The bag’s outer layer is made of vinyl, so the texture is not hard on your skin, which is good because you don’t want a bag tear up your shins if you’re trying to kick a lot. Like we mentioned earlier, the bags are pretty sturdy, so it’ll last you a long time. Once again, more of a personal thing, but the TKO logo on the bag doesn’t fade, so if you like it, it’ll always be there.
Overall, I can definitely see why this bag is so common, it’s pretty great and a price tag of $210 USD, it isn’t overly priced in the slightest.
Need some inspiration to gear you up for a particularly destructive heavy bag session?
Next, we move onto a retailer more know for their Western boxing gear than their Thai boxing gear. Rival is pretty well respected in the boxing world, but just how do they fare with their Muay Thai gear?
The Rival bag is pretty standard at six feet long, one foot wide, and 150 lbs., though the website says that the weight is approximate and does have a little bit of variation. This bag comes with two designs: the one featured above and one that has the Rival logo along the top and bottom rims of the heavy bag and aside from that is in all black.
The bag is held up with nylon instead of chains like the Fairtex bag, so no chain rattling, but if the strap does break it will be harder to replace.
The Rival website says that the bags are made in the USA out of Rival’s own indestructible “T.A.R.P Technology," of which I'm completely clueless. It seems to be some sort of synthetic leather, so I don’t know why they don’t just say that.
These bags are fine - that’s it. Just fine and that’s really it. The weight eventually sinks down like with most bags and becomes tough, so it should last a while, but at its price point of $280 USD plus shipping, it might be one that you want to look over.
When it comes to designs, this is as simple as it gets and I don’t think that’s a bad thing. There’s something nice about a simple black heavy bag with only the logo down the side. This bag is another one that you will see around if you go to a few different gyms. These ones are pretty solid, function over form.
In terms of the dimensions, the bag is six feet long, but this bag is a little wider, having a little over a full foot in overall circumference. This bag comes filled at 100 lbs., which is going to be a solid weight for most people, though I can imagine more experienced Muay Thai practitioners might want to have something a little heavier.
It’s back to the old, classic chains to hang this bag up, which gives some versatility as you can switch them out, but once again, if you hate the sound of chains, you wont like it.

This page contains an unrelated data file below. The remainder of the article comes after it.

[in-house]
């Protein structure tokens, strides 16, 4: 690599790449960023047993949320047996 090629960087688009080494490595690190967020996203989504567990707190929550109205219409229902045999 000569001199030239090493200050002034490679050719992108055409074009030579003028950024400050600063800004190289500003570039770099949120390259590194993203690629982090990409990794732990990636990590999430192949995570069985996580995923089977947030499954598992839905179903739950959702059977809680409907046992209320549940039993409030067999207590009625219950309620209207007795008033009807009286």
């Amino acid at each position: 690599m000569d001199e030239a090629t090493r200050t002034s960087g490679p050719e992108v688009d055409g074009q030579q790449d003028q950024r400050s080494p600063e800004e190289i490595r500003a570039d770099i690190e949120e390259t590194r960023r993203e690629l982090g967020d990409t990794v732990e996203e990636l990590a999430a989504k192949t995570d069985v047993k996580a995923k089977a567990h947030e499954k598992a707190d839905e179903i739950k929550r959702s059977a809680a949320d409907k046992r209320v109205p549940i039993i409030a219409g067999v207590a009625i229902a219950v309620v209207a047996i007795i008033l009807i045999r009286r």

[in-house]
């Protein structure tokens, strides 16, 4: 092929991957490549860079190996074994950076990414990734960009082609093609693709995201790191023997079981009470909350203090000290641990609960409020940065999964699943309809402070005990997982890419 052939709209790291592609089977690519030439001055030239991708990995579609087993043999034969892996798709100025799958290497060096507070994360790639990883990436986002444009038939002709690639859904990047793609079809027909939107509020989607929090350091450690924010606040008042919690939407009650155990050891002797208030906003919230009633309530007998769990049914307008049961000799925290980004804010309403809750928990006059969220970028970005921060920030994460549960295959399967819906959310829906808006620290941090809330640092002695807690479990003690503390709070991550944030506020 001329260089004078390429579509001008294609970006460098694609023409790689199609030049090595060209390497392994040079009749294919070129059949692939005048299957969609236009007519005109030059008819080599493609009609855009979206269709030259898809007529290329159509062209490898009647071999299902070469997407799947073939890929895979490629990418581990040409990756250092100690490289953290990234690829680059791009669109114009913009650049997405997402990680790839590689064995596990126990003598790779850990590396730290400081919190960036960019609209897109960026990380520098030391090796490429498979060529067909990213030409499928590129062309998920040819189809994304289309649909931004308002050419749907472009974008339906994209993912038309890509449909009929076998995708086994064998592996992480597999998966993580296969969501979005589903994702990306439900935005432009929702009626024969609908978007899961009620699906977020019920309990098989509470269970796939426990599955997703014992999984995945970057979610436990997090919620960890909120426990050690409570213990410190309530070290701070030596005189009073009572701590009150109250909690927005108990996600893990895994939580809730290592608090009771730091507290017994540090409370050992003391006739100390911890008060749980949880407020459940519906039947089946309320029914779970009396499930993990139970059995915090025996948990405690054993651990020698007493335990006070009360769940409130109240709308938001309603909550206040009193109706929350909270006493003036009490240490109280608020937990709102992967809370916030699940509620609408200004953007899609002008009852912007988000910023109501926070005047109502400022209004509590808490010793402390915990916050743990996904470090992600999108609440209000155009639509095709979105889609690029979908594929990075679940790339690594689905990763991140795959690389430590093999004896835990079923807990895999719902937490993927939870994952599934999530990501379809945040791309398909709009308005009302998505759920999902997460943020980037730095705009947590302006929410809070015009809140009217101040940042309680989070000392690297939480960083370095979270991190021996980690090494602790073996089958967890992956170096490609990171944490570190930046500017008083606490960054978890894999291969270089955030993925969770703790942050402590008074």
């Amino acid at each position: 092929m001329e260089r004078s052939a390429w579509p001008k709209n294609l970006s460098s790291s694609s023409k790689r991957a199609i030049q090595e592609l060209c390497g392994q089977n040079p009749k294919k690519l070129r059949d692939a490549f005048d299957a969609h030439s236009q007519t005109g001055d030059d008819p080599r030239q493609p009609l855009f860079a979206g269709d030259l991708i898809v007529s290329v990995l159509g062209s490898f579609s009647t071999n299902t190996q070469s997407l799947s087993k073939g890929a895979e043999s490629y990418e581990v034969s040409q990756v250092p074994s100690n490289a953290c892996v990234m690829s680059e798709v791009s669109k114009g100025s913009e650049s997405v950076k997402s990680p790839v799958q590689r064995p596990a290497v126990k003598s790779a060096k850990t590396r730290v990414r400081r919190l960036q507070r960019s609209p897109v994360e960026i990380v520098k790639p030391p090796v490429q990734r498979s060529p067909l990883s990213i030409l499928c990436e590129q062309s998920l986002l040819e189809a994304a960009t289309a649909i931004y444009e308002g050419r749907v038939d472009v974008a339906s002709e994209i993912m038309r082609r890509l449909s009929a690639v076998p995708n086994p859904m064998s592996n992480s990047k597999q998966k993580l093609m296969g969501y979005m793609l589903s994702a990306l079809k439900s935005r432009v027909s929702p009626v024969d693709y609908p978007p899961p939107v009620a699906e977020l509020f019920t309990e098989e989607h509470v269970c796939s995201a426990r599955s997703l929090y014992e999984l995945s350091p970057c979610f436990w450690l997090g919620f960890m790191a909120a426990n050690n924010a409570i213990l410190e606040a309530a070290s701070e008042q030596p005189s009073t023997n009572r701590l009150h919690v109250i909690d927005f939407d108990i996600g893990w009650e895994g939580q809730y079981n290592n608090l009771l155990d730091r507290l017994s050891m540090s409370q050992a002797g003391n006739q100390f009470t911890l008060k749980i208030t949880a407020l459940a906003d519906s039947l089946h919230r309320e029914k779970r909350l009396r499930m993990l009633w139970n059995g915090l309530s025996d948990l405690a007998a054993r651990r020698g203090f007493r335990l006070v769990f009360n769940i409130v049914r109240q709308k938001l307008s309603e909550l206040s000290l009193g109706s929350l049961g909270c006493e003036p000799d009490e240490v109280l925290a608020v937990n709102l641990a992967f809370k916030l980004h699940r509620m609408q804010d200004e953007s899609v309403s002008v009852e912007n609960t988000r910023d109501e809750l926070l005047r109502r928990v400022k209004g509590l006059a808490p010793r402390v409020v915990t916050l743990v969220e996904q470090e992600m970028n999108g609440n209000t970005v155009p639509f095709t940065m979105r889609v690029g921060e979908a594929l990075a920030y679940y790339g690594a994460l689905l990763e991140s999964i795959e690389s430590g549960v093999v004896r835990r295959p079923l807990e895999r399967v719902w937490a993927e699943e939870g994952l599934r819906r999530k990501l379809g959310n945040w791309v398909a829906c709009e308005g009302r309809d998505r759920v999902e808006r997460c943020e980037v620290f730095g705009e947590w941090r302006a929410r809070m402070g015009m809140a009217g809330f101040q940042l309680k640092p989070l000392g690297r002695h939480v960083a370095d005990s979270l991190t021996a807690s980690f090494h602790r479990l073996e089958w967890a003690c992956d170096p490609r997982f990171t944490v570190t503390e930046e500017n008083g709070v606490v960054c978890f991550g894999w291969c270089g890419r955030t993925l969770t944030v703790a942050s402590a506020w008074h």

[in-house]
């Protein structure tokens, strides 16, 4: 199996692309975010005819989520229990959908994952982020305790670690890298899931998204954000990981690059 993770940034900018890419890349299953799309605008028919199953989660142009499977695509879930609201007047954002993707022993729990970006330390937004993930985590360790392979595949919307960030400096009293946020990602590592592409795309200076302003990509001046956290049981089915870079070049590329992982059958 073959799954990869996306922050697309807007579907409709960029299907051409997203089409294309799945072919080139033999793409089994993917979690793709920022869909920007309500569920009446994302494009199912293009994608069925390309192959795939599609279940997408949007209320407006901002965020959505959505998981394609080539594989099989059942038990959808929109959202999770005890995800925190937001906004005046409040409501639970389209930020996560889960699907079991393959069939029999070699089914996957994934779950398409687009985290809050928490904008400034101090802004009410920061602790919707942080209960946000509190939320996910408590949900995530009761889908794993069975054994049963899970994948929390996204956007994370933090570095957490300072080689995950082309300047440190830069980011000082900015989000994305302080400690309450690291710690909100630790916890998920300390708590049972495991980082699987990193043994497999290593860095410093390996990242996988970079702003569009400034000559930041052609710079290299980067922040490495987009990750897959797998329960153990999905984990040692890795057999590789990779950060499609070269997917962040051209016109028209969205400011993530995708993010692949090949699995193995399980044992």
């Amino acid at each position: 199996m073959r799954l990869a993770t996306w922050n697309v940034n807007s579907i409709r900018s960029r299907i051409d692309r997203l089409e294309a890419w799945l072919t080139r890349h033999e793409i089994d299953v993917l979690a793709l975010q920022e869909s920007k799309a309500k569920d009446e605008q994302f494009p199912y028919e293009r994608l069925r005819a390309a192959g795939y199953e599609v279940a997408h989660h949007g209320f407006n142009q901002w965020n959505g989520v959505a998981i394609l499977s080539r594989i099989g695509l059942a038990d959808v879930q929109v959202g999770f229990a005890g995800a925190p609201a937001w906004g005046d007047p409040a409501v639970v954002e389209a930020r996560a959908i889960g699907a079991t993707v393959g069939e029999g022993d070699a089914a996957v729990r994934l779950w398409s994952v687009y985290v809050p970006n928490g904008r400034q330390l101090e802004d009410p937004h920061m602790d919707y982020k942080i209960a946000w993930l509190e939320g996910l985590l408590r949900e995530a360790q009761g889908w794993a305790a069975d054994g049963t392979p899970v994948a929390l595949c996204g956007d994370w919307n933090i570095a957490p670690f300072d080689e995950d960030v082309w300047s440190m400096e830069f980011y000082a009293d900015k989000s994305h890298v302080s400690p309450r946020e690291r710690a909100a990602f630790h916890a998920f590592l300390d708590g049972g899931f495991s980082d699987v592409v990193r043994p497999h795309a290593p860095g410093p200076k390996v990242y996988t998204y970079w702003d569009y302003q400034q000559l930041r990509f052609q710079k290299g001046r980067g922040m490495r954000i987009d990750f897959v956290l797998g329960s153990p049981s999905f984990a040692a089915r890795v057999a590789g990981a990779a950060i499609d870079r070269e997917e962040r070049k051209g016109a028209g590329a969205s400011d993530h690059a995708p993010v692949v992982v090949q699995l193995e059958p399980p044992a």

The standout thing for me in this heavy bag is how its weight more or less stays well distributed. Obviously, over time, the weight sinks down a bit because gravity, but the bottom never feels like the side of a building and the top part does have some resistance to it. This bag costs $239.99 USD making it a little bit more expensive than the TKO bag, but I find that these bags tend to retain their quality longer and are more durable to beat than the TKO ones.
The last bag we are going to talk about definitely has my favorite design out of all of them. The logo covers one side of the bag entirely and, me being a sucker for good design, makes me really like the look of this bag. I can definitely see people finding it a bit obnoxious thought. The logo does have a bit of fading when you first order it due to use, though this may be a design choice rather than a flaw.
The bag is made in the USA and offers free shipping anywhere in the United States. The bag is also one of the more expensive ones on this list: $299 dollars when you’re paying for the filled version. There is another version of this heavy bag that is in white with black details, but it costs an additional $30 and doesn’t seem to have free shipping anywhere for whatever reason.
In terms of dimensions, we're looking at a bag that's six feet tall with about a foot of circumference. The filled version of the bag weighs are 150 lbs. tying with the Rival bag for heaviest heavy bag. You can take out the original filling and change it out for other types if you choose, with the max weight being up to 300 pounds, though the site says only to use fabric and not sand.
The bag also comes with a 10-year warranty - a great bonus for a product that you beat to hell.
The bag is well made and can definitely take a beating, but the weight does sink to the bottom fairly quickly. The other problem is that the texture of the bag can be rough on most peoples skin, especially newcomers. This bag is seemingly geared towards veterans and fighters, so if you are one and you're looking for a bag, this might be worth the extra money.